Teal, Turquoise, Aqua in the garden
For great color that is both strong and calm at the same time—there is teal. Teal surprises the eye because it is naturally intense, even brilliant, but there’s a calming aspect to it too—maybe because it’s found so often in nature. I was surprised when I paid attention to where I saw this color and it came up in so many beautiful settings, both natural and man made. Take a look at a touch of teal with me:
Teal is a greenish blue color, and it is darker than turquoise. Turquoise is more of a sky blue.
Teal is a fun color for decorating! See how it shows off the hot reds and pinks at this farm stand in the center. It can also have air of sweetness when paired with white and pastel accessories, as in this chair rescued by Ann Elias. The teal and blue insulators on the left, photographed by Sue Langley, recall shades of water and sky and seem to attract bluebirds to the garden.
Unexpected Color Palettes That Really Work!
Teal shows up in nature again and again! Did you know you could make garden pond water this fresh shade of teal with a natural tint? A public garden in our area has all of its water tinted aqua-teal and the fish like it too. And who could resist aged copper or bronze for garden elegance! Metal has a charming way of turning verdigris teal with time. Verdigris may be one of the brightest colors in nature, but it still has a gentle touch. Modern metals, like the watering cans on the left look gracefully aged with this color, especially with the glaze of yellow or brown on part of the top.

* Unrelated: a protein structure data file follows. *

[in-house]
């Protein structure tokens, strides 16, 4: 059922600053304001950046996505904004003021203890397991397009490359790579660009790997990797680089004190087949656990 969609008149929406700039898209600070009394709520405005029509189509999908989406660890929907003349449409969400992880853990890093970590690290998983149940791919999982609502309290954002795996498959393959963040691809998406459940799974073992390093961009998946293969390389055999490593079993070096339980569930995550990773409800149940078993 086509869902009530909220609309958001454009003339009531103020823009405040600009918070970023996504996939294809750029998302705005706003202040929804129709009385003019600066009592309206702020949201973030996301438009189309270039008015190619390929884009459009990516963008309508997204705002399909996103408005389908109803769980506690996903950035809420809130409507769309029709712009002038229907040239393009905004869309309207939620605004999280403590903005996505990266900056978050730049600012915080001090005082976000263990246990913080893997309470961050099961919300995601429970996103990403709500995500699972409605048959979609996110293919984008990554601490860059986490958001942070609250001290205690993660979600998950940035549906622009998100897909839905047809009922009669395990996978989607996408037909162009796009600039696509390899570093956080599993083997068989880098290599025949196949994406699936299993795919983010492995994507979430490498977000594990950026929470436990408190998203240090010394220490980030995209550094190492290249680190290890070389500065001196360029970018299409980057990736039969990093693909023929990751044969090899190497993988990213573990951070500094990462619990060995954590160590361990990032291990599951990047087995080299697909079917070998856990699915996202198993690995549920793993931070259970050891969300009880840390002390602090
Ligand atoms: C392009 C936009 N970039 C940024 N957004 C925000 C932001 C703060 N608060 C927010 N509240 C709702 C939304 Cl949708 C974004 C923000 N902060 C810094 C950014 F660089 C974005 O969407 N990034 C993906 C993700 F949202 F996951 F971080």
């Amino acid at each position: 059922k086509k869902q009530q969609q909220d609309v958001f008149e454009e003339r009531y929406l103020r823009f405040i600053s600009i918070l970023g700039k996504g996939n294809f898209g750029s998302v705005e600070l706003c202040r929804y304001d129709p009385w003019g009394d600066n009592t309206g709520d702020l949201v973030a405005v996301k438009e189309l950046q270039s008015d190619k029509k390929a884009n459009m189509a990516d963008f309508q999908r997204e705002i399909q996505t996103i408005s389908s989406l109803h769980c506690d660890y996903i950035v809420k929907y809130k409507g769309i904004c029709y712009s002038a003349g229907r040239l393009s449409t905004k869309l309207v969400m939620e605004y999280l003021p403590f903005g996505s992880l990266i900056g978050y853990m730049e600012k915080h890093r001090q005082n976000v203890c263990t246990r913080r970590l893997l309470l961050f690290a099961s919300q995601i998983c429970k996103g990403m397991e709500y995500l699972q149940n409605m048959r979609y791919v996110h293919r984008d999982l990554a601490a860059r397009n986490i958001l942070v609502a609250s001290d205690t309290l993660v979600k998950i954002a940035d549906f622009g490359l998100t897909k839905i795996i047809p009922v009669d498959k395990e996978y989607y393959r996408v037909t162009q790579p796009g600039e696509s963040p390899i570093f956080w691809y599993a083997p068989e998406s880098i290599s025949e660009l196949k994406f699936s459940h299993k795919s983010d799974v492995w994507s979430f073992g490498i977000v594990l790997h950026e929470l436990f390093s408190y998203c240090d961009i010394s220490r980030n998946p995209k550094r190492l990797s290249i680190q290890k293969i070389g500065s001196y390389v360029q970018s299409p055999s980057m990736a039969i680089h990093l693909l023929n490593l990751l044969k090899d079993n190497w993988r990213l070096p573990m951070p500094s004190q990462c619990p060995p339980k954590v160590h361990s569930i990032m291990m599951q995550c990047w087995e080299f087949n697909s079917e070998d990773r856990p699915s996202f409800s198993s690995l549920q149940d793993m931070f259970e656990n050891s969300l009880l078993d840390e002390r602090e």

I once painted my shed door a very intense shade of teal—similar to this shed I photographed in the center. To my amazement, it was a magnet for birds who visited my garden with fascination. Birds love color and some can even see a range that is obscure to humans (ultraviolet). If you want to attract birds, try teal in your garden. Teal is a whimsical color when used on art like Andy Hamilton’s shovel and rake bird. For vintage pieces, like Sue Langley’s Grandmother’s chair, teal recalls the 1940s-50s decorating trends, but still translates into today’s styles with ease. Such a versatile color!
Here’s a little test to see if you are a “teal person” like me. If you were walking through a forest and came to a “Y” in the path, where, in one direction was a red bridge and in the other was a teal bridge … toward which color would you turn?
I think you can guess my answer … but I’d love to hear yours!
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